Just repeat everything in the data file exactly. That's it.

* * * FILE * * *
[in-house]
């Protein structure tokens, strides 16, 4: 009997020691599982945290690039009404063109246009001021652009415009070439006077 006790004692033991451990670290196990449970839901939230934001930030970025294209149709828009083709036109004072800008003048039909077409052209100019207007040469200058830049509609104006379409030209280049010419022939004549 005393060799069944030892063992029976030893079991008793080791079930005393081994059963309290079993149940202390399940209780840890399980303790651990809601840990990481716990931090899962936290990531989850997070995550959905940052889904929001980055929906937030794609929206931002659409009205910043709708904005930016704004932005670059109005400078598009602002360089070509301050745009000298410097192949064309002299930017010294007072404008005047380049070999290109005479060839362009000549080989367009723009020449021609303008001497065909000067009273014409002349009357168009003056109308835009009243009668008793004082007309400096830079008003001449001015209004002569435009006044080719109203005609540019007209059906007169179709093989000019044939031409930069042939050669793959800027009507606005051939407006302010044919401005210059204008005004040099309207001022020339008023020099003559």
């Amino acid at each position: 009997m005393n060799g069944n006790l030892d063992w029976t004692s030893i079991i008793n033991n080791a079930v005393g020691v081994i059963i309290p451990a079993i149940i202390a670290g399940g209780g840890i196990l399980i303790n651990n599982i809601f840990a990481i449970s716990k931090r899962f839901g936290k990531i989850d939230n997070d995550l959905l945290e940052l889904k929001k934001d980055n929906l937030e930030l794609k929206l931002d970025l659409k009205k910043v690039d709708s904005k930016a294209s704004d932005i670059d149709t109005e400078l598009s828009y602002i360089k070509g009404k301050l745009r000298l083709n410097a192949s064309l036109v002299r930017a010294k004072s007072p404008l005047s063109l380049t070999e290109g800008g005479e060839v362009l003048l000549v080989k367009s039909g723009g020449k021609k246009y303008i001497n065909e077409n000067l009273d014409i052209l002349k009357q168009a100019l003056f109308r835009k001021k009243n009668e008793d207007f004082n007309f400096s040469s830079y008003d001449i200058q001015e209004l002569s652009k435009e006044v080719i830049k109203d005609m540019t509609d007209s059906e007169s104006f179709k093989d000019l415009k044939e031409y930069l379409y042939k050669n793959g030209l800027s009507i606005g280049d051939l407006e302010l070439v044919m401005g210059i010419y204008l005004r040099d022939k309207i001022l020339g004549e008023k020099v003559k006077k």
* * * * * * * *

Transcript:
[in-house]
């Protein structure tokens, strides 16, 4: 009997020691599982945290690039009404063109246009001021652009415009070439006077 006790004692033991451990670290196990449970839901939230934001930030970025294209149709828009083709036109004072800008003048039909077409052209100019207007040469200058830049509609104006379409030209280049010419022939004549 005393060799069944030892063992029976030893079991008793080791079930005393081994059963309290079993149940202390399940209780840890399980303790651990809601840990990481716990931090899962936290990531989850997070995550959905940052889904929001980055929906937030794609929206931002659409009205910043709708904005930016704004932005670059109005400078598009602002360089070509301050745009000298410097192949064309002299930017010294007072404008005047380049070999290109005479060839362009000549080989367009723009020449021609303008001497065909000067009273014409002349009357168009003056109308835009009243009668008793004082007309400096830079008003001449001015209004002569435009006044080719109203005609540019007209059906007169179709093989000019044939031409930069042939050669793959800027009507606005051939407006302010044919401005210059204008005004040099309207001022020339008023020099003559």
């Amino acid at each position: 009997m005393n060799g069944n006790l030892d063992w029976t004692s030893i079991i008793n033991n080791a079930v005393g020691v081994i059963i309290p451990a079993i149940i202390a670290g399940g209780g840890i196990l399980i303790n651990n599982i809601f840990a990481i449970s716990k931090r899962f839901g936290k990531i989850d939230n997070d995550l959905l945290e940052l889904k929001k934001d980055n929906l937030e930030l794609k929206l931002d970025l659409k009205k910043v690039d709708s904005k930016a294209s704004d932005i670059d149709t109005e400078l598009s828009y602002i360089k070509g009404k301050l745009r000298l083709n410097a192949s064309l036109v002299r930017a010294k004072s007072p404008l005047s063109l380049t070999e290109g800008g005479e060839v362009l003048l000549v080989k367009s039909g723009g020449k021609k246009y303008i001497n065909e077409n000067l009273d014409i052209l002349k009357q168009a100019l003056f109308r835009k001021k009243n009668e008793d207007f004082n007309f400096s040469s830079y008003d001449i200058q001015e209004l002569s652009k435009e006044v080719i830049k109203d005609m540019t509609d007209s059906e007169s104006f179709k093989d000019l415009k044939e031409y930069l379409y042939k050669n793959g030209l800027s009507i606005g280049d051939l407006e302010l070439v044919m401005g210059i010419y204008l005004r040099d022939k309207i001022l020339g004549e008023k020099v003559k006077k």